Chicago-based independent futures brokerage and clearing firm R.J. O’Brien & Associates (RJO) has hired industry veteran Daniel Staniford as Executive Director, responsible for the firm’s institutional business development in New York and London.
Monday, 5 December 2016
Last updated 2 days ago
Feb 23 2009 | 12:36am ET
President Barack Obama has committed to spending almost $1 trillion to stimulate the moribund American economy. Now, he’s looking to hedge fund managers to help foot another big bill: The U.S. budget deficit.
Facing a $1.3 trillion shortfall, Obama says he plans to cut that figure by more than half by the end of his first term, despite the hundreds of billions going into his economic stimulus plan. The president’s plan to reduce the deficit to $533 billion includes higher taxes on the wealthy, as well as higher taxes on hedge fund managers.
Obama is set to propose taxing the carried interest earned by hedge fund and private equity fund managers as ordinary income, rather than as capital gains. That could more than double the tax alternatives executives pay on the vast majority of their pay.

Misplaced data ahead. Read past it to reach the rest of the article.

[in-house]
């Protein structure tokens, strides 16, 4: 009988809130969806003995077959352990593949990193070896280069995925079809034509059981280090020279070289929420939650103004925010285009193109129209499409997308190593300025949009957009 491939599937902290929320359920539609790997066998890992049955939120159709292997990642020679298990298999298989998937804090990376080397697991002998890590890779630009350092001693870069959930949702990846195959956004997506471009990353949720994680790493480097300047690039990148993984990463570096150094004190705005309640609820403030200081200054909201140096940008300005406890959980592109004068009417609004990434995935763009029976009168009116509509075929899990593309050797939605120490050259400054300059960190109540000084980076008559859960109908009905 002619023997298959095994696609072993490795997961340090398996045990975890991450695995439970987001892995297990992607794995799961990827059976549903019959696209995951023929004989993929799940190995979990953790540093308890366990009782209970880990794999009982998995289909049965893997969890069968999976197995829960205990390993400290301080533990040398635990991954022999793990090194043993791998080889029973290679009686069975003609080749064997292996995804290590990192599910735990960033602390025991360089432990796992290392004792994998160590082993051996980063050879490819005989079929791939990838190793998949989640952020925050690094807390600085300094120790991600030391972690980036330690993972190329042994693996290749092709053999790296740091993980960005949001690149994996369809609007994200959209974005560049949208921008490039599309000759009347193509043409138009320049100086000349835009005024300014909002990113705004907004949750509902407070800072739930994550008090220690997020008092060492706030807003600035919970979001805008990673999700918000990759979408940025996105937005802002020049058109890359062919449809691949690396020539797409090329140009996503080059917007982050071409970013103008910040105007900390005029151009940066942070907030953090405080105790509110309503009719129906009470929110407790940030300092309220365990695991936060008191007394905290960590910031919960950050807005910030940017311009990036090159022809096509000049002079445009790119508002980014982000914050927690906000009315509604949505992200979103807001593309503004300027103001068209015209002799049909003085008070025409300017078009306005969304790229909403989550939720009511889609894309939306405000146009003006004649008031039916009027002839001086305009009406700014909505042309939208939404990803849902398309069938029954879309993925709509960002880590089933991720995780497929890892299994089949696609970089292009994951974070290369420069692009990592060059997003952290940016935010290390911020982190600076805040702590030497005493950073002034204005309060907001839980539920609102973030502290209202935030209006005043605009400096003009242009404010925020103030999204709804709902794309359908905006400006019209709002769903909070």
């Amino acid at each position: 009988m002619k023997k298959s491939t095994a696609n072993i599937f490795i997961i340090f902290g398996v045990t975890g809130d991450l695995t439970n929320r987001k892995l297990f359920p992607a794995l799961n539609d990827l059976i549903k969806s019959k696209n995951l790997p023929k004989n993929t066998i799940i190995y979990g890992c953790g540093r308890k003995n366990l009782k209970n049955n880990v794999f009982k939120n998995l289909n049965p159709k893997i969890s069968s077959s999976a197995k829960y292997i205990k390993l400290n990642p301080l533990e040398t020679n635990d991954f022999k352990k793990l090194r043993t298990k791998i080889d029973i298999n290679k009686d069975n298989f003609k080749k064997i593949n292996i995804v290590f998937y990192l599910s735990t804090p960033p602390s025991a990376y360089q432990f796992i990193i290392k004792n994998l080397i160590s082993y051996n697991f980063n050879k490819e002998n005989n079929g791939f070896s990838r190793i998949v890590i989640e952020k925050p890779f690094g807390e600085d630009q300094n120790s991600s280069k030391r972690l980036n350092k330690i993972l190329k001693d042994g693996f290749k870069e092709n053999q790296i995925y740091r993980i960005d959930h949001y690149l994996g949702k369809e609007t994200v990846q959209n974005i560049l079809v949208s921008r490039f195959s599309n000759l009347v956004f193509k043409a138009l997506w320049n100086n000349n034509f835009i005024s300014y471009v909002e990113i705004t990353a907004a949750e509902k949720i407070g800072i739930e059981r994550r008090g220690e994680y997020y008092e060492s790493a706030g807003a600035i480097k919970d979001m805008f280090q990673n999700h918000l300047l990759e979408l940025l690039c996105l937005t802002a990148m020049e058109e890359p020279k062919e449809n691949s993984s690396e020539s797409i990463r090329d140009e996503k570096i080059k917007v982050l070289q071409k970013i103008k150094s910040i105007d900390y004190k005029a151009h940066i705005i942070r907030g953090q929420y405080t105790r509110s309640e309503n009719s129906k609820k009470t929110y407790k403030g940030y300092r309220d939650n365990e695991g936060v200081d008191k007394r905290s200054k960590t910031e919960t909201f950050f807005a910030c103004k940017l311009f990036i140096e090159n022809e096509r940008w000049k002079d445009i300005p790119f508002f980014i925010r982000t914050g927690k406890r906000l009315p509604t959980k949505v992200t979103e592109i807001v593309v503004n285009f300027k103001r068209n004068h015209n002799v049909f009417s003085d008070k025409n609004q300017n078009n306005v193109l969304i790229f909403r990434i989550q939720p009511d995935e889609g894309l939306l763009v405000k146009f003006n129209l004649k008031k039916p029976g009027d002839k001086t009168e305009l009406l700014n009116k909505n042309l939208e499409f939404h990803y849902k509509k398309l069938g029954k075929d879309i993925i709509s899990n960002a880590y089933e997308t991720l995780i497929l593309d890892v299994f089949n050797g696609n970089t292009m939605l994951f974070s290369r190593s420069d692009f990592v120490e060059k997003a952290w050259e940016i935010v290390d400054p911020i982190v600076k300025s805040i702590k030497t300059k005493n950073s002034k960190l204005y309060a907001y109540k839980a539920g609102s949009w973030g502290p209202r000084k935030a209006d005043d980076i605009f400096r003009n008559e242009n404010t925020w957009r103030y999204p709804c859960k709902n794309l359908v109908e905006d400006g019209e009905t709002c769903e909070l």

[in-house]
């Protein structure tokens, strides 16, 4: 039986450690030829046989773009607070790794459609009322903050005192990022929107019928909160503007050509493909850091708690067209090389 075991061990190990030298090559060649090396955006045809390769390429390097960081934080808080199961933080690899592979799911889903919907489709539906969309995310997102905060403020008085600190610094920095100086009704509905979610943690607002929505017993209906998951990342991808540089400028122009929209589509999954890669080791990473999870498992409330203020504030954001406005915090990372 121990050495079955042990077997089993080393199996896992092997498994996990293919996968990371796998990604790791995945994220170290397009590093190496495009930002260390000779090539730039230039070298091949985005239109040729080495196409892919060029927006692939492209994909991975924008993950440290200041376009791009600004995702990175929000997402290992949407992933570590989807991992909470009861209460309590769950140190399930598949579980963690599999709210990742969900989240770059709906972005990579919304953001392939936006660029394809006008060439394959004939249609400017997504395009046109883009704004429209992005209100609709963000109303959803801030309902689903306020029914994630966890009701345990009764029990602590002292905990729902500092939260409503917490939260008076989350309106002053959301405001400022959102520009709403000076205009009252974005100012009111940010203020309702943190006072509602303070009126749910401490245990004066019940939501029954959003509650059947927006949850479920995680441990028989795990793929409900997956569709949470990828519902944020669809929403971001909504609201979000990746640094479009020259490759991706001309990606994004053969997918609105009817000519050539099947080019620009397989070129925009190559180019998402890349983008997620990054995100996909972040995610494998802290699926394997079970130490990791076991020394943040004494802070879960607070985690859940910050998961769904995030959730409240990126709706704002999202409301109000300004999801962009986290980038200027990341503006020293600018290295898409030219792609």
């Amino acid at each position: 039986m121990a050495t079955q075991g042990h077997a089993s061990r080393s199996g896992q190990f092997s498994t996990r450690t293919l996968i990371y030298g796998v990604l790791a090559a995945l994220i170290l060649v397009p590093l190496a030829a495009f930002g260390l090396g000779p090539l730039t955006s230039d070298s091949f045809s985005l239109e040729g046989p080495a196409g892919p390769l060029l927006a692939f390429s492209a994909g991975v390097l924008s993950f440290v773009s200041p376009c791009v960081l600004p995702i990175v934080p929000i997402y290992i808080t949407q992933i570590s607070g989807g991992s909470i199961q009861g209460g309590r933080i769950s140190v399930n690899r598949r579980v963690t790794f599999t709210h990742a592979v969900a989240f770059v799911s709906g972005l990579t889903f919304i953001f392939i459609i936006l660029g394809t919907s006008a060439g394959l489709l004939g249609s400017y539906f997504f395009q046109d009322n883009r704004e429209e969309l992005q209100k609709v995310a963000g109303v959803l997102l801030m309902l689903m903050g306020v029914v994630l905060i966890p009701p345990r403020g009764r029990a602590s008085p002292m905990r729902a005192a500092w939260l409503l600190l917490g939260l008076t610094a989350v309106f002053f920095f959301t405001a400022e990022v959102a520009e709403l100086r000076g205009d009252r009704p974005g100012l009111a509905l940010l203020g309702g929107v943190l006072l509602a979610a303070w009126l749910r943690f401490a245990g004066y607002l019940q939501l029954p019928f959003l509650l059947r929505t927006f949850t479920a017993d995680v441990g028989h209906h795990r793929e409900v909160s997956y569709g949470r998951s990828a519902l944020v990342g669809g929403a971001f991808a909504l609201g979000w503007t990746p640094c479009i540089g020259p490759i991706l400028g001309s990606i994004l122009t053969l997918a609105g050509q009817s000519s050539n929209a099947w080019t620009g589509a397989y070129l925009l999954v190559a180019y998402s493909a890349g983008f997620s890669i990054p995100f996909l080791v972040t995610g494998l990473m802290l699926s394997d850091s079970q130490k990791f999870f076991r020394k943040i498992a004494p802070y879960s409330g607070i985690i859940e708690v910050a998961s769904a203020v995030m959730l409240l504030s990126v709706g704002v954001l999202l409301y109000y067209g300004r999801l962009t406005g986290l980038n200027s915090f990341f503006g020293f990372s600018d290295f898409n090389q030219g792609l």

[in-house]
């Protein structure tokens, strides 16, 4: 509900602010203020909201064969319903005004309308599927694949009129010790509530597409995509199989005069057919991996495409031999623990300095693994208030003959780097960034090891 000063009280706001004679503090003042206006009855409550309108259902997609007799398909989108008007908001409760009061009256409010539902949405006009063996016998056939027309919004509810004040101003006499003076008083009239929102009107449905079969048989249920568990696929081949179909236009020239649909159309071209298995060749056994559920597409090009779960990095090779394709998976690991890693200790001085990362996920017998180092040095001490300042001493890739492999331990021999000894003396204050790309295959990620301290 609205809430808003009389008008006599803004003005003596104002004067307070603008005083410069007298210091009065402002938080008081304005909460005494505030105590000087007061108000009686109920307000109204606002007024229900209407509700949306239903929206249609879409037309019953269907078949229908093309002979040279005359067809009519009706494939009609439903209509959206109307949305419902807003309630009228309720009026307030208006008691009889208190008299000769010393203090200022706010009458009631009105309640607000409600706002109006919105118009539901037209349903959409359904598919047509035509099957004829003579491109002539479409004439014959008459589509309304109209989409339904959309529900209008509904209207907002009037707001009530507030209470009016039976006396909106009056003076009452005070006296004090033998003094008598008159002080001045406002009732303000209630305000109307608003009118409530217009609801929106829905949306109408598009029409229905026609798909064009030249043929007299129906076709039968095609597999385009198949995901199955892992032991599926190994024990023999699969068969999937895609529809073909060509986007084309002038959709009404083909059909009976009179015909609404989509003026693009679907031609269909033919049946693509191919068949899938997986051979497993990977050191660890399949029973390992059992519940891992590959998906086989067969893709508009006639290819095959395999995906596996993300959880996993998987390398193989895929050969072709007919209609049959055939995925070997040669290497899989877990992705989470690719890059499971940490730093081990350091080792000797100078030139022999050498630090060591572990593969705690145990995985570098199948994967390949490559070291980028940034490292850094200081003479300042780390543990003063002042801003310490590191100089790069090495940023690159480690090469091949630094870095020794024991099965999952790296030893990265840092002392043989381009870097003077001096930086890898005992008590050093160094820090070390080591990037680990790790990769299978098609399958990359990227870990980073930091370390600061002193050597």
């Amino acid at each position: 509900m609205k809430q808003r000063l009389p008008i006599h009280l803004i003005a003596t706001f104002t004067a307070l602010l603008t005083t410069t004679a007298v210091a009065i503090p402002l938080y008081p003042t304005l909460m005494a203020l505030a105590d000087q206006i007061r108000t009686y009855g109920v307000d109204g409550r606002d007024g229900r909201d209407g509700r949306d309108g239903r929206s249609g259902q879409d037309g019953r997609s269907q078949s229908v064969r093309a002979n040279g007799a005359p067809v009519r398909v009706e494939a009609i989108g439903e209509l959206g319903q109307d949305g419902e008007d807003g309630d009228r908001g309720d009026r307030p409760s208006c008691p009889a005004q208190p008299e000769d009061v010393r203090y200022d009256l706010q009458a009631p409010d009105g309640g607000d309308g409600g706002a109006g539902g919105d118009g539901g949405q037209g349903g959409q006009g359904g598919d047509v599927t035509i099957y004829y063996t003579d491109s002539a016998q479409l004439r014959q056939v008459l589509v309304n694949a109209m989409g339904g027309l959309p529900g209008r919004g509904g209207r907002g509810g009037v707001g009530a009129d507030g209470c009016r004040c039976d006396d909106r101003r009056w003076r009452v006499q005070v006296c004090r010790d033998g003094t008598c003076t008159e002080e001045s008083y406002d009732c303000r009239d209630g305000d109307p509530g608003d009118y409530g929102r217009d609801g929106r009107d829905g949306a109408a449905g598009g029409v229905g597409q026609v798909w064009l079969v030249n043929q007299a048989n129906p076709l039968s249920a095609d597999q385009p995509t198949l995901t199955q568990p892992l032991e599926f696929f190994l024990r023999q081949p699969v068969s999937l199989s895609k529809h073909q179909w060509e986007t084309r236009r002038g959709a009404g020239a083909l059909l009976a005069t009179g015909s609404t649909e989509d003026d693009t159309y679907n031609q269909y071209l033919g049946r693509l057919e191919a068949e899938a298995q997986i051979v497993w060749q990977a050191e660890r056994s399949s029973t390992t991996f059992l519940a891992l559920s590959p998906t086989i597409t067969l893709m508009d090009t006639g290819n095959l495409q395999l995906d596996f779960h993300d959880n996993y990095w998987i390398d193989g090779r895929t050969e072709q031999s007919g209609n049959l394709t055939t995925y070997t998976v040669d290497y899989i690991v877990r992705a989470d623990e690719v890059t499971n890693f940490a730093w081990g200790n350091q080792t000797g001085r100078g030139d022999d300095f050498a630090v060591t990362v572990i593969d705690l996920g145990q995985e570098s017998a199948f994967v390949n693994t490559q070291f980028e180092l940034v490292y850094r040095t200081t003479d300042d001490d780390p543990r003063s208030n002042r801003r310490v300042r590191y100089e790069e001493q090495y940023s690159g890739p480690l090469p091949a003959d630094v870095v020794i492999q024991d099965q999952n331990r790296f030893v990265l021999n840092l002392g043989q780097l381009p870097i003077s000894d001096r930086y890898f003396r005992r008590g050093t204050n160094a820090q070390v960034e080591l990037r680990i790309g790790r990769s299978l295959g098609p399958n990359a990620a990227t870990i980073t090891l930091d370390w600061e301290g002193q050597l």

The new money would be used to pay down the deficit, alongside increased revenue from taxpayers earning more than $250,000 a year and the decreasing cost of the war in Iraq. Obama is also expected to propose allowing his predecessor’s much-debated tax cuts for wealthier Americans lapse next year.
During the final two years of President George W. Bush’s term, Democrats in Congress tried on a number of occasions to increase taxes on hedge fund managers, including by closing the so-called carried-interest loophole. All of those efforts failed in the face of Republican opposition and a threatened veto.